Class-action lawsuit filed against meatpackers over price-fixing claims
A Seattle law firm has filed a class-action lawsuit against four of the country’s largest meatpackers and a price forecasting service, alleging that the meat processors have suppressed the prices they pay for cattle and inflated the prices they charge consumers. Cargill, Tyson Foods, National Beef Packing Co. and JBS USA are named in the lawsuit along with Agri Stats Inc., reports the Minneapolis Star Tribune.
The lawsuit was filed in U.S. District Court in Minnesota by the law firm Hagens Berman. The plaintiffs, a beef consumer in Wisconsin and one in Nevada, argue that the decoupling of the price of cattle and the retail price of beef is the result of price-fixing by the meatpacking companies, which boosted their profit margins in recent years.
“Our complaint alleges that families nationwide have been overpaying for years for beef products they buy routinely, unknowingly paying inflated prices fixed by a scheme to limit beef supplies,” said Steve Berman, managing partner of Hagens Berman and attorney representing consumers in the class-action lawsuit against the meatpacking defendants. “The result: this $100 billion industry reaped billions of dollars in extra profits while consumers paid far more for beef than they should have. We intend to put an end to it.”
The class action seeks to recover losses consumers faced under the price-fixing scheme, as well as injunctive relief from the court to put an end to the anticompetitive behavior. The case brings counts of violations of federal and state antitrust laws and unfair competition, unjust enrichment and consumer protection laws.
The lawsuit alleges that defendants, “entered into a conspiracy to extract maximum profits from the distribution channel of beef – by both extracting all gains from the ranchers who raised the cattle, as well as artificially inflating the price of beef being sold to the consumer.” The suit goes on to say that defendants, “engaged in a concerted scheme to suppress throughput of beef, artificially depressing both the amount of cattle they purchased and the amount of processed beef they sold to retail operations. The purpose of the scheme was to maximize the margins they received from sale of beef – by both underpaying the farmers, and simultaneously ensuring an overcharge to the consumer.”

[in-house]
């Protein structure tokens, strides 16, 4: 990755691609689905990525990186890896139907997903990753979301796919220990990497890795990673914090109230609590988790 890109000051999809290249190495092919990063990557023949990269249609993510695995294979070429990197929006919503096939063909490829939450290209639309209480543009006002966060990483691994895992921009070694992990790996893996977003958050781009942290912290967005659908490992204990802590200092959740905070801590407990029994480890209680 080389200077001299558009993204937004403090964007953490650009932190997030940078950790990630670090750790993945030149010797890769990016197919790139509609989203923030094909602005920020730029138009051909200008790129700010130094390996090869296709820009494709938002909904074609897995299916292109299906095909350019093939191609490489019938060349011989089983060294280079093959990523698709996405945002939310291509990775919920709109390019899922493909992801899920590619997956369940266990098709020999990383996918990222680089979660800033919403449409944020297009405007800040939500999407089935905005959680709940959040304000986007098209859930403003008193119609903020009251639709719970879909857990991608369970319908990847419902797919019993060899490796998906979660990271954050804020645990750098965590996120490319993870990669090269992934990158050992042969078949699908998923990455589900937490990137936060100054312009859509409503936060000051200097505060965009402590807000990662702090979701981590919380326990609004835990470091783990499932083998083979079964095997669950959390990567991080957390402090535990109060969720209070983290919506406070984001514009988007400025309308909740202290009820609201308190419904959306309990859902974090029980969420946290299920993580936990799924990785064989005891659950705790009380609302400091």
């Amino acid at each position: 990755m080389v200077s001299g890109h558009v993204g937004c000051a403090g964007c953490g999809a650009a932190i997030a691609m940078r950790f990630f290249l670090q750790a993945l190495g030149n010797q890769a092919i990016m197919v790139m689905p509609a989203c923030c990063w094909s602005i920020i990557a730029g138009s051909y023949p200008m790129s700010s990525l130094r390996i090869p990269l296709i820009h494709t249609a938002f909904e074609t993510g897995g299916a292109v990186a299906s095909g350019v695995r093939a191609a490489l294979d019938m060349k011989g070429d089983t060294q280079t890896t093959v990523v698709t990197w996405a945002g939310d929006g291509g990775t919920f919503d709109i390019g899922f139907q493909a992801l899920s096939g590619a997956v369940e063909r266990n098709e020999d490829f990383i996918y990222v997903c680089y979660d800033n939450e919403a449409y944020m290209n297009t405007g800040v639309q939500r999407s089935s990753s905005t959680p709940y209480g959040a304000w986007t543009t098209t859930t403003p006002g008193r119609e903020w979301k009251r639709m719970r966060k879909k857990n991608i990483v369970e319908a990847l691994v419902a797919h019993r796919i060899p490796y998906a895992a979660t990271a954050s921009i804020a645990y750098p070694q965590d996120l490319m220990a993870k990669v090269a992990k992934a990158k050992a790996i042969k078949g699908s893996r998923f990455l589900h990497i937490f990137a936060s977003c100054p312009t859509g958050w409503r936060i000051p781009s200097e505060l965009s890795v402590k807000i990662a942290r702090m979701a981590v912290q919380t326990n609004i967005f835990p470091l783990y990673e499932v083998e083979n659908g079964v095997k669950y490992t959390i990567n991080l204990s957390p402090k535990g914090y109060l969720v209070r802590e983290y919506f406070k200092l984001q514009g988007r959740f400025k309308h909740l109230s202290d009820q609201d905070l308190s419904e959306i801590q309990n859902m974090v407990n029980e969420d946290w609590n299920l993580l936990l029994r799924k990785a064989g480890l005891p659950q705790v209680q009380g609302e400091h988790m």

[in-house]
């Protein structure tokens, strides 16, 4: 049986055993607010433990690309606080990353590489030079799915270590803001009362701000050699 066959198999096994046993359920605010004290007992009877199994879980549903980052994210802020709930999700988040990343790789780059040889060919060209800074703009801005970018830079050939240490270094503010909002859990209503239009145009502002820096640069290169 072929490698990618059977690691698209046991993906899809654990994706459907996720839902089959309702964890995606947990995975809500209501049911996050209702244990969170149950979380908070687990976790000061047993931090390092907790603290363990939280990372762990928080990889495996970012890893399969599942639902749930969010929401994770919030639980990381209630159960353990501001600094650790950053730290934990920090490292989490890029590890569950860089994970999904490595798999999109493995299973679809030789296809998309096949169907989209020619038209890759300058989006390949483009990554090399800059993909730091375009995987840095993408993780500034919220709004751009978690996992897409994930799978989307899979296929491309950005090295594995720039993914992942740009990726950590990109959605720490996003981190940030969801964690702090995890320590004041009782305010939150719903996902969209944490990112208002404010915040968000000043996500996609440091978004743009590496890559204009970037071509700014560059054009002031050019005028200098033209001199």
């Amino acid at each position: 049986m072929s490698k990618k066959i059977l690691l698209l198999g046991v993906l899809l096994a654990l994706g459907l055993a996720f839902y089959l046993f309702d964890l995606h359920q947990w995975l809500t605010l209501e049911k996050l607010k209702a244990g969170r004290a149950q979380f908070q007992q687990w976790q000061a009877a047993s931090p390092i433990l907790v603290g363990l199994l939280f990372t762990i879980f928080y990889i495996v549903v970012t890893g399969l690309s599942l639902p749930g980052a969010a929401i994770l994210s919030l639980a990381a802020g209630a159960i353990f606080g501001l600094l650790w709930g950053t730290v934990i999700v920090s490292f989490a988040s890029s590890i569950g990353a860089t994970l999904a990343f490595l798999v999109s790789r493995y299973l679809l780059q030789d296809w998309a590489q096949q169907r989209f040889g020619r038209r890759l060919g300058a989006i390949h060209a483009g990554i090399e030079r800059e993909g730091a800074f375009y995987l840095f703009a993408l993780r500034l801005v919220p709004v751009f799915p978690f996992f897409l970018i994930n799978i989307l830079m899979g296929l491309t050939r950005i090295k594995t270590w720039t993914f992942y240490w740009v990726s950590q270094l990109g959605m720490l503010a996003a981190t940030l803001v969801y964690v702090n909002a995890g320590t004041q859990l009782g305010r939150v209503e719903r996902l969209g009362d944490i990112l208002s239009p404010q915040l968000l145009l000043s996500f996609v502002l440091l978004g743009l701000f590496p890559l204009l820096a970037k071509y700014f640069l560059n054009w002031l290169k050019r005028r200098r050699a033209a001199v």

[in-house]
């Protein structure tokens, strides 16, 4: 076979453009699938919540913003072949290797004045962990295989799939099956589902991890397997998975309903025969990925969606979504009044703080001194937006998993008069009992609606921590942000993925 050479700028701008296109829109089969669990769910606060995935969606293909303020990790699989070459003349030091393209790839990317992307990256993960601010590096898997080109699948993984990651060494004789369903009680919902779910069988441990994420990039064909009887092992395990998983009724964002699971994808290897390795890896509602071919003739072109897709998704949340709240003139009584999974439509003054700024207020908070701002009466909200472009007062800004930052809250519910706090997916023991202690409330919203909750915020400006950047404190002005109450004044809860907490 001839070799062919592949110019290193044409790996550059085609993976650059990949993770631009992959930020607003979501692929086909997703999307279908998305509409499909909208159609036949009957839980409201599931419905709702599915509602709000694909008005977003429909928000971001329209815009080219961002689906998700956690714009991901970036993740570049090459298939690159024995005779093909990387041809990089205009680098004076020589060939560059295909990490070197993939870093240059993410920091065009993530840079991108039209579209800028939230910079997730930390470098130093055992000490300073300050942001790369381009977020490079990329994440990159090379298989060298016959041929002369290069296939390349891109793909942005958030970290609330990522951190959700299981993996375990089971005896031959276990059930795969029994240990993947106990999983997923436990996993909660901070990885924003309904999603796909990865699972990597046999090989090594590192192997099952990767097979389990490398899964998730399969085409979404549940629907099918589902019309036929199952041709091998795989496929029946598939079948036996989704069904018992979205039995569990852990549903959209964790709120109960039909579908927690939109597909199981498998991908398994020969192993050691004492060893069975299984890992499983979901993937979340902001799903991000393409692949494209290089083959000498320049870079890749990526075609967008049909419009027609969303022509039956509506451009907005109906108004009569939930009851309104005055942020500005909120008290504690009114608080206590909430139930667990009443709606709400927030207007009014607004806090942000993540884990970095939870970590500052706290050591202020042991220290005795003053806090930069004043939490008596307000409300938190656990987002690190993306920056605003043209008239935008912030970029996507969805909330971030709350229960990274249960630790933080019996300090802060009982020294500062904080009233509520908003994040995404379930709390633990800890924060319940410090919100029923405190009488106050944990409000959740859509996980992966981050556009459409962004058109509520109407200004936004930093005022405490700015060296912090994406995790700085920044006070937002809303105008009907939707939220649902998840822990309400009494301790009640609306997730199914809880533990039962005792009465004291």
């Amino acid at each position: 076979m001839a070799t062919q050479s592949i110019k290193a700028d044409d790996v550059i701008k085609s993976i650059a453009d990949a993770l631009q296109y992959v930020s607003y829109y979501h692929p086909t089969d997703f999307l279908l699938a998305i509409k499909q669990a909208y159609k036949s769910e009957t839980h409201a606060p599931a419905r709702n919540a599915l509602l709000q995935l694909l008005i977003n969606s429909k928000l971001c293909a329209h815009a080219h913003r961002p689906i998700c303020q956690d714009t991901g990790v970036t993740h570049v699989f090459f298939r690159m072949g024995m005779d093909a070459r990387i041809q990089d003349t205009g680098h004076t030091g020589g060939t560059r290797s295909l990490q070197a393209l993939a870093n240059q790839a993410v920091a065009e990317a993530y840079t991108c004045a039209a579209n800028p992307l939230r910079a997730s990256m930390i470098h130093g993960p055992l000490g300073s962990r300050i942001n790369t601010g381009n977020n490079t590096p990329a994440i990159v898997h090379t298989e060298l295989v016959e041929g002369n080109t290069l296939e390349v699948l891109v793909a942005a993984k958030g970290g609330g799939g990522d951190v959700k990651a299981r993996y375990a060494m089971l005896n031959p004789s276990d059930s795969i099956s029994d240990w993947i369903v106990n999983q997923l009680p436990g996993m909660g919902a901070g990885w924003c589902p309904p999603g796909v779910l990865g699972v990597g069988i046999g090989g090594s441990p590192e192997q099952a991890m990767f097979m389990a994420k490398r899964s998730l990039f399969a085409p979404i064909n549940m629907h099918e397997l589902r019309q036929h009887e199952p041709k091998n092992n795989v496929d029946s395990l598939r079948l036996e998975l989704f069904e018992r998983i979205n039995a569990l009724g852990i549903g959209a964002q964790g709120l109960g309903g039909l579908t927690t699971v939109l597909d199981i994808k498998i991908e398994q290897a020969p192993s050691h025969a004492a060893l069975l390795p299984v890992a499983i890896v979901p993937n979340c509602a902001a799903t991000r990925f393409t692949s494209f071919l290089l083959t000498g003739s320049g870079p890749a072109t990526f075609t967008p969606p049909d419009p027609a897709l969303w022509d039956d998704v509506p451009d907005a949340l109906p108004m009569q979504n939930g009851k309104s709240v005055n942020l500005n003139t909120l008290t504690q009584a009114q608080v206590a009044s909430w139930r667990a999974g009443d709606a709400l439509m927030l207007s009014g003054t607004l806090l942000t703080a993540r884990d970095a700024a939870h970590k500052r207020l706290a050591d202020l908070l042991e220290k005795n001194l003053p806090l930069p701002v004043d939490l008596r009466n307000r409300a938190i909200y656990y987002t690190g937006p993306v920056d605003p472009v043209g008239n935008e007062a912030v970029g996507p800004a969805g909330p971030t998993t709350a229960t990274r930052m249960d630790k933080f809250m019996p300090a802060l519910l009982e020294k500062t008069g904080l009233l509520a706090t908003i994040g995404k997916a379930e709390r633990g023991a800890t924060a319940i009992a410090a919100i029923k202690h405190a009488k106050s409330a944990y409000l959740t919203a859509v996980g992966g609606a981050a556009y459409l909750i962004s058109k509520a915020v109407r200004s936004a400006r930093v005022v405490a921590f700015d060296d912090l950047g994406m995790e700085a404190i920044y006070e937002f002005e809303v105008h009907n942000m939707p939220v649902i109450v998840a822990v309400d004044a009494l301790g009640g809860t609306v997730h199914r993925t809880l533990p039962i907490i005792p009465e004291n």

The Star Tribune reported that cattle farmers in Minnesota are skeptical of the lawsuit, said Ashley Kohls, executive director of the Minnesota State Cattlemen's Association whose family raises beef cows near Hutchinson.
Kohls said that while farmers have been frustrated with the low prices for their cattle, the market is rebounding and her members are satisfied that the meatpackers are not conspiring to manipulate the market.
"There's a lot of confusion about why this lawsuit is necessary," Kohls said. "In our opinion, the answers that they're trying to find in the lawsuit have already been found, in the Senate Judiciary Committee investigation and the GAO study."
Kohls referred to a 2016 investigation by the Senate Judiciary Committee and a 2018 investigation by the U.S. Government Accountability Office. Neither investigation found evidence of wrongdoing.
Cargill issues the following statement: "For many years, Cargill has served as a trusted partner to American cattle ranchers, committed to supporting their family farms and livelihoods," the statement said. "We believe the claims lack merit, and we are confident in our efforts to maintain market integrity and conduct ethical business.”
Source: Minneapolis Star Tribune, Hagens Berman